I am a PhD Candidate at the Department of Agricultural Economics, Texas A&M University, under the supervision of Dr. Bruce McCarl.
My research mainly focuses on environmental economics and applied econometrics. Most of my works closely relate to climate change. I have covered three topics: The economic driving forces of climate change, the impacts of climate change, and how to use market-incentive mechanisms to curb emissions. I also have a particular interest on casual studies (policy evaluations to be more precise).
Currently, I am working on a project which examines the effects of ozone exposure (that is “bad” ozone on the surface, not the “good” ozone in the space) on crop yields in both the United States and China. The latter one is funded by the Fifth Round of IPCC Scholarship Programme and the Cuomo Foundation, please find more information from here.
Download my resumé.
PhD in Agricultural Economics, 2017-
Texas A&M University
MA in Public Management, 2015
Beijing Institute of Technology
Climate change has been shown to impose significant threats to the agricultural sector. Understanding the climate change impacts on agricultural productivity is critical for fostering effective adaptation stargates. A large body of relevant studies was conducted in developed countries, such research is scarce for emerging economies that are considerably more vulnerable to climate change. Moreover, solid evidence of the climate change impacts on wheat is still scent. In this paper, we aim to fill this gap by empirically examining the impacts of climate change on winter wheat yield in China. We compiled a unique data set consisted of hourly temperature variations and county-level agricultural data from 1981 to 2015. Unlike most of the previous studies, we allow winter wheat’s responses to weather fluctuation to vary across the season (growing stages) which is meaningful given winter wheat has a relatively long growing period. Our findings indicate that heat in the fall and freezing in the early spring is the most evident drivers of yield losses. For future yield consequences under climate change, we highlight the importance of accounting for the potential benefits stemmed from the reduction of freezing days. If such effects were omitted, the damages of climate change will be significantly overstated (a yield reduction of 5.5% vs 0.5% under a uniform warming scenario of 1 degree). Our results lead to potential adaptation strategies such as moving the wheat planting areas to regions with a warmer and more moisture climate. Besides, lending more agricultural resources from summer crops to winter wheat might also be desirable for securing food supply in future climate.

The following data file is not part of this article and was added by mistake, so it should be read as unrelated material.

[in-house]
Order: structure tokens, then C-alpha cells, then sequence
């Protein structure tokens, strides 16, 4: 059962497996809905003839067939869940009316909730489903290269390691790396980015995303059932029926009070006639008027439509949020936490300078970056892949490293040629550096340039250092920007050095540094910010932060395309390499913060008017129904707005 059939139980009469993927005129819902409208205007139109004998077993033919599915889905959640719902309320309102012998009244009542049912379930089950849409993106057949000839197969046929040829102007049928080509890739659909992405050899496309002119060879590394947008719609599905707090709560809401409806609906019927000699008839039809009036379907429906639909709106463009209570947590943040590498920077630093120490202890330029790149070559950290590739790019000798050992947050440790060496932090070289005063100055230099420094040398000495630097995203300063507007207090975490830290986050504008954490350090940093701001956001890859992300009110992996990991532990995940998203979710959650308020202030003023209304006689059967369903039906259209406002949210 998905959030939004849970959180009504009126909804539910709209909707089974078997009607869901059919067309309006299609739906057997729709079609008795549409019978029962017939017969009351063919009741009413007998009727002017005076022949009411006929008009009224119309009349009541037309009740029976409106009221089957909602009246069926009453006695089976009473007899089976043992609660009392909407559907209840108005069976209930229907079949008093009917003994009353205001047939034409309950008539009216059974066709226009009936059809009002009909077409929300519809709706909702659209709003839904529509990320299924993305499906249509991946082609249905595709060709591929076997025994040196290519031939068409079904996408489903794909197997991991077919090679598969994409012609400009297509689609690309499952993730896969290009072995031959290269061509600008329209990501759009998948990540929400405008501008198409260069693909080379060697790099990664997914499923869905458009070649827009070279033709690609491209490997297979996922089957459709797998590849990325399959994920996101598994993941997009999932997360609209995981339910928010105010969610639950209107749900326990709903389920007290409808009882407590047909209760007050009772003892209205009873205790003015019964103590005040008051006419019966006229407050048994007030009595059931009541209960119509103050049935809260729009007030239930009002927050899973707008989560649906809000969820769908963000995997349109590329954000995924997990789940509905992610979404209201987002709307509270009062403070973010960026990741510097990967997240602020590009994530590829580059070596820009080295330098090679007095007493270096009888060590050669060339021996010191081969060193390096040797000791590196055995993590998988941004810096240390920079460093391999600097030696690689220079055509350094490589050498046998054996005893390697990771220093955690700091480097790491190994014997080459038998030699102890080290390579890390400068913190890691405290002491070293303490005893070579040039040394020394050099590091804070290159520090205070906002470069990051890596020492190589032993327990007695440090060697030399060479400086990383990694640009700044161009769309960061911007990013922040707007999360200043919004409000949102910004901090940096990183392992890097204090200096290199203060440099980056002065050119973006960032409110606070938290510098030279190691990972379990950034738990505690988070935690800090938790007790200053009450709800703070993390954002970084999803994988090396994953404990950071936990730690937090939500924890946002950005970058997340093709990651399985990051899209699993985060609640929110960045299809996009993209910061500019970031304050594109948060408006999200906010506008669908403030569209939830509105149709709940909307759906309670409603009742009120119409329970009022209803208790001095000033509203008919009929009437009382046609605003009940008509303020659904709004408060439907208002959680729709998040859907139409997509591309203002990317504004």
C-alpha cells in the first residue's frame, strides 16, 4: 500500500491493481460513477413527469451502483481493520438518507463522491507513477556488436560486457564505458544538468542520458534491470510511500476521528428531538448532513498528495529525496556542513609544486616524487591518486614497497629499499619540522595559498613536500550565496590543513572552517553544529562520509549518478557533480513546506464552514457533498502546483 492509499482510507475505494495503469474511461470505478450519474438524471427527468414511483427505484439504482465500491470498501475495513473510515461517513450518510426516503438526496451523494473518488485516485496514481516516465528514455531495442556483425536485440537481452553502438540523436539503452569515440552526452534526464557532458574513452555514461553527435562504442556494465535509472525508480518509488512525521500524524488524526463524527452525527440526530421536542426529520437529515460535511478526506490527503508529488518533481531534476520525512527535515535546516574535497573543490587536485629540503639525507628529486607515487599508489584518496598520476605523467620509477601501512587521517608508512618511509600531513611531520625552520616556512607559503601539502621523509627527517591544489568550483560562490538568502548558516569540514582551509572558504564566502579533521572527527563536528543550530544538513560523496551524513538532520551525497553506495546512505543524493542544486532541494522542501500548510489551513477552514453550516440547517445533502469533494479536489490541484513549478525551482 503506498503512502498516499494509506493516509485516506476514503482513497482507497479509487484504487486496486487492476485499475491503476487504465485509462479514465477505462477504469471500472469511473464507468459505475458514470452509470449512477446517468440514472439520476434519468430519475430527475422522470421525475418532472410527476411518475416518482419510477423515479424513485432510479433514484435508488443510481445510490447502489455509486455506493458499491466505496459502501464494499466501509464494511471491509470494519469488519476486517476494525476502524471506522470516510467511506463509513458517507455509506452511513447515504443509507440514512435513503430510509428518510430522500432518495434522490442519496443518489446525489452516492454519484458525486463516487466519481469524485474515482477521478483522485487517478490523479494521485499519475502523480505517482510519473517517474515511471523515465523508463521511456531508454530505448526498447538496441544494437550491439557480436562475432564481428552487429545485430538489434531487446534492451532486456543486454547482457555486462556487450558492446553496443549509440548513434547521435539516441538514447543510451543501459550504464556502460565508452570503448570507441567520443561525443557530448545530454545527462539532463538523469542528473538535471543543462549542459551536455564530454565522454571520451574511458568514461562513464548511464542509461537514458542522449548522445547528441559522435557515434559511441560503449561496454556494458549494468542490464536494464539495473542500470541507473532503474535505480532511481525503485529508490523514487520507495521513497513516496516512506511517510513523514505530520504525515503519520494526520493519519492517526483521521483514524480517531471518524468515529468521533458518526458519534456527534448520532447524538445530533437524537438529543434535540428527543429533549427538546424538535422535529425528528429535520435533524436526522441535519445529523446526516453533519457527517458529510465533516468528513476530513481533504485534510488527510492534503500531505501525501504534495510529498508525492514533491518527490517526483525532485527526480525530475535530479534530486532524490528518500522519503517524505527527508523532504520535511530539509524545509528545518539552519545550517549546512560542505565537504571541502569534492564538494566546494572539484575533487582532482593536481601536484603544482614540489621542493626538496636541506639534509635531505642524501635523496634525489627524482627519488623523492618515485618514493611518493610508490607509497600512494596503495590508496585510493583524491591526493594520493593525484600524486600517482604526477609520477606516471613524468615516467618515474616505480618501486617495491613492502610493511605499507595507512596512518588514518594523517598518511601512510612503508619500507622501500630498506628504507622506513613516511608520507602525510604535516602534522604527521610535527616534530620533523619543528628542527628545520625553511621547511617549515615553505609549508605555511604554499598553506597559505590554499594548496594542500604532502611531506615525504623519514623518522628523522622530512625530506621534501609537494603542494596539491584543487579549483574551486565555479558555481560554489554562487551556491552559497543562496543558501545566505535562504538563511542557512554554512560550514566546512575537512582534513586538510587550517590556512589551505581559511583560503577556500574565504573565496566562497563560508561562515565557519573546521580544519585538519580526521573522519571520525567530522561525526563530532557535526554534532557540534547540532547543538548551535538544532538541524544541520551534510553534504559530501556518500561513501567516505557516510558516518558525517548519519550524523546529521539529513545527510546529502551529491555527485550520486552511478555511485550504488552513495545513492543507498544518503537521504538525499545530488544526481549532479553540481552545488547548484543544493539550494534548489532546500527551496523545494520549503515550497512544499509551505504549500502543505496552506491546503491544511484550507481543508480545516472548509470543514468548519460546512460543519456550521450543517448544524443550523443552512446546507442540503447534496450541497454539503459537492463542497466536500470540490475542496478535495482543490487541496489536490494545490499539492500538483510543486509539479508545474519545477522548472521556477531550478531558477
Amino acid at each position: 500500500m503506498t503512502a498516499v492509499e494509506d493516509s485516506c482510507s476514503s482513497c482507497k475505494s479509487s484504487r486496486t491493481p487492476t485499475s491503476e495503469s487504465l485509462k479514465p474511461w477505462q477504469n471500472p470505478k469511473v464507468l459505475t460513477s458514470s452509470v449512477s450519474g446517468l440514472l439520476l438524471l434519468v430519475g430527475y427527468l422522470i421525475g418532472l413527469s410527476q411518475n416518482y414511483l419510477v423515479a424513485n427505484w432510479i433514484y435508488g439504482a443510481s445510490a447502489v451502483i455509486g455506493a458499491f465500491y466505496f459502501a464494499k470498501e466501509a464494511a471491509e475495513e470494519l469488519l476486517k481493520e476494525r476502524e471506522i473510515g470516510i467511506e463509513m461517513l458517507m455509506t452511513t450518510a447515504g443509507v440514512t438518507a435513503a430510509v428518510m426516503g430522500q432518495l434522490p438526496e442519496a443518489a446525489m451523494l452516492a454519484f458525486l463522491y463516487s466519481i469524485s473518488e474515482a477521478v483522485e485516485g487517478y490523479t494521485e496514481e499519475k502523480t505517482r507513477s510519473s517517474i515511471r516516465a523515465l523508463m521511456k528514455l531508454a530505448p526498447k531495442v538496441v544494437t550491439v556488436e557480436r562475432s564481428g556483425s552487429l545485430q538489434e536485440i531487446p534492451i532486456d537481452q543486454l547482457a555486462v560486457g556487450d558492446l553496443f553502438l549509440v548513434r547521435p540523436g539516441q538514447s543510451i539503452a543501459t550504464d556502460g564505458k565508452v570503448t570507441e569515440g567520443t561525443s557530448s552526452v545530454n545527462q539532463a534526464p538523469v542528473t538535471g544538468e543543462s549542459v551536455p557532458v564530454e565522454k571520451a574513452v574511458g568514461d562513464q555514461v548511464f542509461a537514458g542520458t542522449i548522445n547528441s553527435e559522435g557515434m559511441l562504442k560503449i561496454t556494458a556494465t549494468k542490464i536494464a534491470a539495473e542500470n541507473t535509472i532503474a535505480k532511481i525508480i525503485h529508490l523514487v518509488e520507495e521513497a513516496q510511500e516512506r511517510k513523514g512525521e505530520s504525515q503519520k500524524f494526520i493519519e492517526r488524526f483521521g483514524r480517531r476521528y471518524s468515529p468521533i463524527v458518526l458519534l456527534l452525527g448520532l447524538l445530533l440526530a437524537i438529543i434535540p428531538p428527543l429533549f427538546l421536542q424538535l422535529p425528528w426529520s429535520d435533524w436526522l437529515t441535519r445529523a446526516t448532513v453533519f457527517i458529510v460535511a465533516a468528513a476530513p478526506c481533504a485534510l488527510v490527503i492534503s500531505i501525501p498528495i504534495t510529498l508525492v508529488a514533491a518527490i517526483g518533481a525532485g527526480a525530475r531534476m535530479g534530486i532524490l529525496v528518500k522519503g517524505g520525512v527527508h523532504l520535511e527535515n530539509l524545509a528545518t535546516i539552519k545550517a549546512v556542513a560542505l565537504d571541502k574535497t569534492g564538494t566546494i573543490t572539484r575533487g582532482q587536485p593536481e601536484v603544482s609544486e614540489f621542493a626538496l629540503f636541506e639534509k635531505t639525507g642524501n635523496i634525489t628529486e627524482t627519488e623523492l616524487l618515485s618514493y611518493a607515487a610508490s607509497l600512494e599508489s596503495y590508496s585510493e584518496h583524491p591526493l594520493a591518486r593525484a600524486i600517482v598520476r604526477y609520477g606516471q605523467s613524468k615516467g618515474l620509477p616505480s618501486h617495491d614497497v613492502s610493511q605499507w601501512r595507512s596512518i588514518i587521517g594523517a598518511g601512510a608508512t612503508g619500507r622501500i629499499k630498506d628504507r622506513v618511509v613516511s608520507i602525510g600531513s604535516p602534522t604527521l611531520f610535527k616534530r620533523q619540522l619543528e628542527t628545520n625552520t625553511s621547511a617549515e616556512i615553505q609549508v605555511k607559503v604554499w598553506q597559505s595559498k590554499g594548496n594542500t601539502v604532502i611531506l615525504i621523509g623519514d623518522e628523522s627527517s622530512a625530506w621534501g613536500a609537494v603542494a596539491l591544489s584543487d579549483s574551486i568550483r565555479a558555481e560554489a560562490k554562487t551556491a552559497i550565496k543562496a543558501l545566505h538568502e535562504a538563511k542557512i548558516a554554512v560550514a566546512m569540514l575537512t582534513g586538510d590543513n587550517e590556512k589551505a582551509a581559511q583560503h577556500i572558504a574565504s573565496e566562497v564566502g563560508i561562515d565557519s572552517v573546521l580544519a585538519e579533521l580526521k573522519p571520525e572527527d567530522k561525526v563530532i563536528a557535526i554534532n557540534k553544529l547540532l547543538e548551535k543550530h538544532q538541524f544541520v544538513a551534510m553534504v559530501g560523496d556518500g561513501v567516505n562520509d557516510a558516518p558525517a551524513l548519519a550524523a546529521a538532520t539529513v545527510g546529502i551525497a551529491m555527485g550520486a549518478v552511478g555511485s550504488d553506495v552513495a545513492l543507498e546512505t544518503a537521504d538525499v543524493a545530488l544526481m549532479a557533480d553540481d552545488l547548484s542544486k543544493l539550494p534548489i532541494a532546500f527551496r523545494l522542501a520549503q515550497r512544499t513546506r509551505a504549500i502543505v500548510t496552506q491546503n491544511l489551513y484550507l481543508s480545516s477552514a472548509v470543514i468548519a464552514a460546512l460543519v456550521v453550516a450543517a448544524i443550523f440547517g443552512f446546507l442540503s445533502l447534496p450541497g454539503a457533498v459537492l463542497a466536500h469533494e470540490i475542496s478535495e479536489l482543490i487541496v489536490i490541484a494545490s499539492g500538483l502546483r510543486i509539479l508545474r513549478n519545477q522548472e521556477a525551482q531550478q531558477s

Surface ozone pollution has been proven to impose significant damages on crops. However, the quantification of the damages was extensively derived from chamber experiments, which is not representative of actual results in farm fields due to the limitations of spatial scale, time window, etc. In this work, we attempt to empirically fill this gap using county level data in the United States from 1980 to 2015. We explore ozone impacts on corn, soybeans, spring wheat, winter wheat, barley, cotton, peanuts, rice, sorghum, and sunflower. We also incorporate a variety of climate variables to investigate potential ozone-climate interactions. More importantly, we shed light on future yield consequences of ozone and climate change individually and jointly under a moderate warming scenario. Our findings suggest significant negative impacts of ozone exposure for eight of the ten crops we examined, excepting barley and winter wheat, which contradicts experimental results. The average annual damages were estimated at $6.03 billion (in 2015 U.S. dollar) from 1980 to 2015. We also find rising temperatures tend to worsen ozone damages while water supply would mitigate that. Finally, elevated ozone driven by future climate change would cause much smaller damages than the direct effects of climate change itself.